UPDATE: I reprocessed and re-cropped this image and fixed the issue with the clouds “ghosting” in Photomatix Pro. I think this looks much better. I also think it will make a nice gallery print at 16″ x 20″.
Urban settings are a great place to practice HDR capture techniques. I love the variety of textures to capture from steel and glass to bricks and granite. This fountain made a wonderful subject with the waster cascading down in the background and the texture of the arches in the foreground.
I’ve found the two most important aspects of setting up my camera for HDR captures are using aperture priority (Av) mode and manual focus. The idea is to make sure the focus and depth of field don’t change during the series of exposures. Since my eyes are not what they used to be, auto focus was initially used but then turned to “MF” to prevent the camera from refocusing between exposures. This was an eight exposure series with exposure compensation set from -4 EV to +3 EV in 1 EV increments (-4, -3, -2, -1, 0, +1, +2, +3) to provide the fullest possible histogram. My 50D was tripod mounted and all exposures were taken using a cable release to prevent camera shake as much as possible. Image stabilization was turned off since the camera was tripod mounted.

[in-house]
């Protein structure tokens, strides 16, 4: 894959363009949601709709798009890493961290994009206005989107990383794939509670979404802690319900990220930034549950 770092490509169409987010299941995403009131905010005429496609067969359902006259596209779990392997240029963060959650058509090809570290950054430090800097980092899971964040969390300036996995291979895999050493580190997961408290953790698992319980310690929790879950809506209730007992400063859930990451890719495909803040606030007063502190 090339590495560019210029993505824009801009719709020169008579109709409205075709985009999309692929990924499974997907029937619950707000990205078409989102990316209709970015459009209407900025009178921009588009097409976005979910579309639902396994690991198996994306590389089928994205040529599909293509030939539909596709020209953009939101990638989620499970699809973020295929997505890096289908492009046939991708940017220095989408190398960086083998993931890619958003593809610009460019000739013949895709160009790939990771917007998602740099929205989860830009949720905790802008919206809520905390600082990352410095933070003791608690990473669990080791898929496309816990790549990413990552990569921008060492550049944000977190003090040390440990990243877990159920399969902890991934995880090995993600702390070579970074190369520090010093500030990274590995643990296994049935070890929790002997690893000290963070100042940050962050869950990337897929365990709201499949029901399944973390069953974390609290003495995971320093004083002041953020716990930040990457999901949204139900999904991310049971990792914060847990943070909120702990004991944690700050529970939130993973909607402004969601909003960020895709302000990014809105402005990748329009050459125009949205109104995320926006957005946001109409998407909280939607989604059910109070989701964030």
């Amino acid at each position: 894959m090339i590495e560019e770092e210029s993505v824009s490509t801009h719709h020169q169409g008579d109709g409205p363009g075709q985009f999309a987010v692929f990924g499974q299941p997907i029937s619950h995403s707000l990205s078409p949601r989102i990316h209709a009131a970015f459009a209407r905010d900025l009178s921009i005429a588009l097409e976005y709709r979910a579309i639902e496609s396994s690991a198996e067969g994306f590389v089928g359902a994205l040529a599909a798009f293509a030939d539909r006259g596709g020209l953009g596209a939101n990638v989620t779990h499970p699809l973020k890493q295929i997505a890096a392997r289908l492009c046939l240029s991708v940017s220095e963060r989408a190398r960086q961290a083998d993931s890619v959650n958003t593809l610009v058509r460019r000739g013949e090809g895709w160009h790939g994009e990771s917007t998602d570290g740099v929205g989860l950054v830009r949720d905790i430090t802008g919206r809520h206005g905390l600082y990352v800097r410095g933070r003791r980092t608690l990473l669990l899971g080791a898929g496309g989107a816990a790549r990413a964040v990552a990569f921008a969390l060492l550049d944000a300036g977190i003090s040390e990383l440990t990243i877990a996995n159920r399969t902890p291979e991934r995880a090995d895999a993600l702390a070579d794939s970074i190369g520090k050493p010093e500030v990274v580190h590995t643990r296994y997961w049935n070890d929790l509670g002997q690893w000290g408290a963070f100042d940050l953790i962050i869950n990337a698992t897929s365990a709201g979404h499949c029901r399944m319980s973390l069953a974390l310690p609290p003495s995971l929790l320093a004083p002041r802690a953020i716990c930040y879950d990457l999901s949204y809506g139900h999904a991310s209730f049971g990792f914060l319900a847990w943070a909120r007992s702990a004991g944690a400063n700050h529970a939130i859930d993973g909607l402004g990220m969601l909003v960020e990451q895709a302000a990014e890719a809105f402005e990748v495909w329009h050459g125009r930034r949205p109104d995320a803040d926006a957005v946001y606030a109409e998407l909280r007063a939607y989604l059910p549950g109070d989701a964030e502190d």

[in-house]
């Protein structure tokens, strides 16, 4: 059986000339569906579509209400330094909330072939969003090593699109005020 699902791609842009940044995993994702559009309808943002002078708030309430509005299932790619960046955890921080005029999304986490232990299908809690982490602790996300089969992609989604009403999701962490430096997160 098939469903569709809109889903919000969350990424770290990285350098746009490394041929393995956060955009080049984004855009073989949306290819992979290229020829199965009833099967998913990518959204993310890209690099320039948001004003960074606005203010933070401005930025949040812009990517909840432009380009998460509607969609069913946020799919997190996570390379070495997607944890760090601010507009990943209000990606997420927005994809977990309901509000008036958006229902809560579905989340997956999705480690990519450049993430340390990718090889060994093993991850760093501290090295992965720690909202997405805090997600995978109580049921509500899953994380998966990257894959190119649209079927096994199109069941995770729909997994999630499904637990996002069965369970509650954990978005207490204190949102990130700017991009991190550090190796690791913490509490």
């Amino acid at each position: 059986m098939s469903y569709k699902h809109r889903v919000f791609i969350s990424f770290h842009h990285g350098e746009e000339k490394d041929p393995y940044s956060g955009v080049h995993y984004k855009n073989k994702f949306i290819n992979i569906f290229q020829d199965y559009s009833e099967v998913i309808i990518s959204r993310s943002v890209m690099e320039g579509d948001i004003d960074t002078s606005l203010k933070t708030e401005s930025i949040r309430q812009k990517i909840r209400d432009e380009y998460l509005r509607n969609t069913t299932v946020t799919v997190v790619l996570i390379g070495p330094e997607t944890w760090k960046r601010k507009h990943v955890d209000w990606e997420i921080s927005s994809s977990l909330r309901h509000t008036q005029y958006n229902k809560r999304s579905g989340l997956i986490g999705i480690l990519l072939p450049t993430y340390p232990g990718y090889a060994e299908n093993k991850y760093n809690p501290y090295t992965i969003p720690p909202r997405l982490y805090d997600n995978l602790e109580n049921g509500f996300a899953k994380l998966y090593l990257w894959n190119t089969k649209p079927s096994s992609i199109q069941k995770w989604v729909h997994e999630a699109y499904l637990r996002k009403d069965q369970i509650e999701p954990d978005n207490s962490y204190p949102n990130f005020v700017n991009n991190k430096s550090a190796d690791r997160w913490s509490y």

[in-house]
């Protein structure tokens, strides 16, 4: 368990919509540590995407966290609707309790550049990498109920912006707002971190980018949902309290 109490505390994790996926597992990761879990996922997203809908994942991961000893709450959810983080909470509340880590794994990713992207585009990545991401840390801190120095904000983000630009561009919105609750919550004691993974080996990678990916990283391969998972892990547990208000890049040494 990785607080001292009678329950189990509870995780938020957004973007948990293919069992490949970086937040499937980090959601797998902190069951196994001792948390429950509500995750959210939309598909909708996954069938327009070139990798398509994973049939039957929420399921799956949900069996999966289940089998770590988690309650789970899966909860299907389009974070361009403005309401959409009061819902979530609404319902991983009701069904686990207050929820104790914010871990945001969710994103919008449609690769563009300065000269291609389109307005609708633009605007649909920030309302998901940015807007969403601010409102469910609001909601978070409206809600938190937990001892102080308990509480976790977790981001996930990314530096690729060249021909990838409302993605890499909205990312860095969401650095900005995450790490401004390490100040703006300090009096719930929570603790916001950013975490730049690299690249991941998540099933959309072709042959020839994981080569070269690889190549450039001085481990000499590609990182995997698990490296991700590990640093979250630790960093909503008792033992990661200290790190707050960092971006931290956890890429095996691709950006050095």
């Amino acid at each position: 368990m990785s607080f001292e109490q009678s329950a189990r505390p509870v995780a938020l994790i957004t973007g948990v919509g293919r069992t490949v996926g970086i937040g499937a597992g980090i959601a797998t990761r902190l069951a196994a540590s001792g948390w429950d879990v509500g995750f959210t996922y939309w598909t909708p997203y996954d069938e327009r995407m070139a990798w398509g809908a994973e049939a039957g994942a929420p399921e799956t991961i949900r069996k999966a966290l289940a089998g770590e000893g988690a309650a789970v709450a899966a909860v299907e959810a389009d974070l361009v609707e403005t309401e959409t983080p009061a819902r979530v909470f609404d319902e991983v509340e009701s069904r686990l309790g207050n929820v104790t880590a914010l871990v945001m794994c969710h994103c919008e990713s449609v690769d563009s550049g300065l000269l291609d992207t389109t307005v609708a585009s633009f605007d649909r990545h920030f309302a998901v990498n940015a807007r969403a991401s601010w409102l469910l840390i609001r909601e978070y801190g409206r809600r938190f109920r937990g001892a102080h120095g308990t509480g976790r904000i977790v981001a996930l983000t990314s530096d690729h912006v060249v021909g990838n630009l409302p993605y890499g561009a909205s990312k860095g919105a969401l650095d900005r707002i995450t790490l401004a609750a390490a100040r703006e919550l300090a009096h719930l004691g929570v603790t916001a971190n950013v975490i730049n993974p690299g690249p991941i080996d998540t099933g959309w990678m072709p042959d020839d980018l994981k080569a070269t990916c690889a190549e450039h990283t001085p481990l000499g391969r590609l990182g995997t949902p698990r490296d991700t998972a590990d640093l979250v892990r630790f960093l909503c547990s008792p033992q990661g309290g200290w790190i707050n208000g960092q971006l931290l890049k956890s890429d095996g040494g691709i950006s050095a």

Post Capture Processing
I processed these eight raw exposures in Photomatix to create an 8-bit TIFF that was then processed in Photoshop Elements using the techniques explained in Jeff Revell’s Grunge Tutorial. I was surprised how much detail this double processing brought out in the bricks, concrete columns and water. The image turned out great with the exception of the clouds. It was fairly windy when I took these exposures and as you can see, Photomatix had some trouble dealing with this in the HDR image.